Jase Pearson of Green Earth Electrical says there are still plenty of ways solar and storage can help people in his corner of Western Australia save money.

Tell us about your history in solar.

I’ve been doing it about 13 years now. I started working for a Perth installer, doing the little 60-watt by 24 panel jobs. I did that for a couple of years and then went back into the commercial industry when I moved down south to Dunsborough. I did little jobs here and there and about six years ago started up my own company, Green Earth Electrical.

What sort of work did Green Earth start out doing and what are you doing now?

At the beginning it was more residential with the odd commercial job. At the moment it’s a bit of a mixture. On the commercial side I’ve done a dairy, a vineyard, a 30kW installation at a school, a couple of hybrid jobs with 90kW of batteries, three different off-grid jobs.

Jase Pearson says his part of the country is saturated with PV, but there is always a solution that will suit a client’s needs.

The network in your area, Western Power, replaced a line with stand-alone solar-and-storage systems. Are customers in your area more aware of energy solutions now?

They are definitely becoming more aware. A lot of the farmers you get in touch with are looking at the battery option and it’s the same with solar. It’s taken them a while to realise that solar is good value for money and you can run your house at very little cost. Farmers don’t like spending money if they don’t have to.

What loads are they running and what are their energy requirements?

They’re normally running pumps – they’re pumping a lot of water. At the vineyard I worked on down in Donnybrook, the owner had a 24kW pump. It was enormous, so we were trying to cover that load as much as we could. It was running pretty much all day in summer.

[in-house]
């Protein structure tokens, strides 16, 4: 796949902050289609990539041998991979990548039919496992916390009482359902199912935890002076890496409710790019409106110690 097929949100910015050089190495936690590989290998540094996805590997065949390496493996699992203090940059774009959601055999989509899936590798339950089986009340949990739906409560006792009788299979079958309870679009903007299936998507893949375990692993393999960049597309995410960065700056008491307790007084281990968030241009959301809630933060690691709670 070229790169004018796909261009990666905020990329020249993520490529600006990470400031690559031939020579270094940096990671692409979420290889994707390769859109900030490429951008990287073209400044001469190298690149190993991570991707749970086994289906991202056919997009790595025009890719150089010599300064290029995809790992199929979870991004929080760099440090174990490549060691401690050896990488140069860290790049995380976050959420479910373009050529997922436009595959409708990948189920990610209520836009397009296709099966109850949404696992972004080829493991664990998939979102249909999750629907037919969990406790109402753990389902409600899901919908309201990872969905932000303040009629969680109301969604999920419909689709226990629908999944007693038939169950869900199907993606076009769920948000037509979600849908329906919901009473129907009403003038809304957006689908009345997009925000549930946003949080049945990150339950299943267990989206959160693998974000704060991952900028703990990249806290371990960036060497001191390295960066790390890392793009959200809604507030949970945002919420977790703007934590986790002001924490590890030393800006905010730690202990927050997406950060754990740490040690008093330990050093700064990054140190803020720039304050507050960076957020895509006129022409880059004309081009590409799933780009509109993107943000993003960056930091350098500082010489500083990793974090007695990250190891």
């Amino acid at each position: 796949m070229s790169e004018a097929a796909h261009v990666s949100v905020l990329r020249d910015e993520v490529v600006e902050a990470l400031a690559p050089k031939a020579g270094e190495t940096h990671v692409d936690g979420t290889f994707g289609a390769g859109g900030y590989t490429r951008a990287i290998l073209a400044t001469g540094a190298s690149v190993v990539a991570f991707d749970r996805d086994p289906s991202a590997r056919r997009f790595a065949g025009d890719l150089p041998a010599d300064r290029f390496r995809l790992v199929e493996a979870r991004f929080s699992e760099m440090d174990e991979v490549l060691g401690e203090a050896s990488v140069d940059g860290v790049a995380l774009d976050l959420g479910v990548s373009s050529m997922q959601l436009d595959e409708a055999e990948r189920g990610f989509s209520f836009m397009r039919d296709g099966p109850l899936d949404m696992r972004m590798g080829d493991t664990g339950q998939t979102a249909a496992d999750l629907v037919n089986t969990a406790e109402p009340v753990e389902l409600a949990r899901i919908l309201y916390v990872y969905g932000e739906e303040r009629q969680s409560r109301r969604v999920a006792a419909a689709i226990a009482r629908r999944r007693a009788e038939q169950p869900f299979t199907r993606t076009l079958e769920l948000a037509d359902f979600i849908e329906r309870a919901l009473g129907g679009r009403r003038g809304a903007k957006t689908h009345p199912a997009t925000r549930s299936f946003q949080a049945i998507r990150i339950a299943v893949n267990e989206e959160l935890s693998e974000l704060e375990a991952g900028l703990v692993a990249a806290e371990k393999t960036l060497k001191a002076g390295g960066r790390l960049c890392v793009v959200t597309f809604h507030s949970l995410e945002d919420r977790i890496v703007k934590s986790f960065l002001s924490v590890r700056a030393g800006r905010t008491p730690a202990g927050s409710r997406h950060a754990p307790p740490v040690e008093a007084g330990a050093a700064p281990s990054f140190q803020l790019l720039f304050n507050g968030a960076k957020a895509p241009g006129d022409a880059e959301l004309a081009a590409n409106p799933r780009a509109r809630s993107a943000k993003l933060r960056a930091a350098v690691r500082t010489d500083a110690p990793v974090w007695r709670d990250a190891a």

For the customer who has two off-grid systems and a hybrid, he’s running a yoga studio and a six-cottage retreat with a manager’s quarters that includes a commercial laundry. They had grid limitations. It was single phase with a 20kVa transformer. He kind of had to go with batteries and a large PV system. They also run a generator in back-up, which they run in sync with the system. It’s coping really well.

Are solar exports becoming an issue for the network in parts of your area?

I think it is becoming an issue. The network we’re connected to is definitely getting saturated with PV. Western Power is trying to guide people towards batteries. [In September last year the daytime feed-in tariff was changed from 7 cents to 3c and the feed-in tariff for 3-9pm increased to 10c, to encourage storage in residential systems.]

Do customers understand how to use solar and storage so they can save money?

It’s getting a little bit tricky. They’re asking questions. When you tell them they’ll get 3c [for daytime exports] they’re quite put off by it. You’ve got to explain to them that you don’t really want to be feeding your energy back into the grid. Instead, you want to consume the energy you are producing. Because you are getting so little for a feed-in tariff you want to be using it in the house or in any way you can.